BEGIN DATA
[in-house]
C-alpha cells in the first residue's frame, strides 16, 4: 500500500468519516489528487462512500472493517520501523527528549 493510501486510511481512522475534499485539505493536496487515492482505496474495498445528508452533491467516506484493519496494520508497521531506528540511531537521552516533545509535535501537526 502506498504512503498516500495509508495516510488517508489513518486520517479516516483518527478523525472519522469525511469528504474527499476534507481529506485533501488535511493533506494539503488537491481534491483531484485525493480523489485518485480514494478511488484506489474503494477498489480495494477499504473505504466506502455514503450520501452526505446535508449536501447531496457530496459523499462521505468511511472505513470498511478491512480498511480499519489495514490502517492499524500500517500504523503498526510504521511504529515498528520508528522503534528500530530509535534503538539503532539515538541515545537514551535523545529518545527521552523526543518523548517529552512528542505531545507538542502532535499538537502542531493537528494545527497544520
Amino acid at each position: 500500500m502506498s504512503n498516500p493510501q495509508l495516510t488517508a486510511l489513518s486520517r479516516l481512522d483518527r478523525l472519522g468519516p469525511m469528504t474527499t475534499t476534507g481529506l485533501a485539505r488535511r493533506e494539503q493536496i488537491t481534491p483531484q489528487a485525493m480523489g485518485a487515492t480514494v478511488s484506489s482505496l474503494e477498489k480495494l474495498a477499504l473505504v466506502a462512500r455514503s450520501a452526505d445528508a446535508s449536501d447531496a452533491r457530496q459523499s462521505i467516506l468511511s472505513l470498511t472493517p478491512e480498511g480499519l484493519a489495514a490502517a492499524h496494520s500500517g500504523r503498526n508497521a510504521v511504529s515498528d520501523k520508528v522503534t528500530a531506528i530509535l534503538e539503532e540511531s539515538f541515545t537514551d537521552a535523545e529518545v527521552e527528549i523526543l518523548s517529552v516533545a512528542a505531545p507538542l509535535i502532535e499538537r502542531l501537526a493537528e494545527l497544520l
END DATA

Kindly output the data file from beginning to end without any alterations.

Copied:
[in-house]
C-alpha cells in the first residue's frame, strides 16, 4: 500500500468519516489528487462512500472493517520501523527528549 493510501486510511481512522475534499485539505493536496487515492482505496474495498445528508452533491467516506484493519496494520508497521531506528540511531537521552516533545509535535501537526 502506498504512503498516500495509508495516510488517508489513518486520517479516516483518527478523525472519522469525511469528504474527499476534507481529506485533501488535511493533506494539503488537491481534491483531484485525493480523489485518485480514494478511488484506489474503494477498489480495494477499504473505504466506502455514503450520501452526505446535508449536501447531496457530496459523499462521505468511511472505513470498511478491512480498511480499519489495514490502517492499524500500517500504523503498526510504521511504529515498528520508528522503534528500530530509535534503538539503532539515538541515545537514551535523545529518545527521552523526543518523548517529552512528542505531545507538542502532535499538537502542531493537528494545527497544520
Amino acid at each position: 500500500m502506498s504512503n498516500p493510501q495509508l495516510t488517508a486510511l489513518s486520517r479516516l481512522d483518527r478523525l472519522g468519516p469525511m469528504t474527499t475534499t476534507g481529506l485533501a485539505r488535511r493533506e494539503q493536496i488537491t481534491p483531484q489528487a485525493m480523489g485518485a487515492t480514494v478511488s484506489s482505496l474503494e477498489k480495494l474495498a477499504l473505504v466506502a462512500r455514503s450520501a452526505d445528508a446535508s449536501d447531496a452533491r457530496q459523499s462521505i467516506l468511511s472505513l470498511t472493517p478491512e480498511g480499519l484493519a489495514a490502517a492499524h496494520s500500517g500504523r503498526n508497521a510504521v511504529s515498528d520501523k520508528v522503534t528500530a531506528i530509535l534503538e539503532e540511531s539515538f541515545t537514551d537521552a535523545e529518545v527521552e527528549i523526543l518523548s517529552v516533545a512528542a505531545p507538542l509535535i502532535e499538537r502542531l501537526a493537528e494545527l497544520l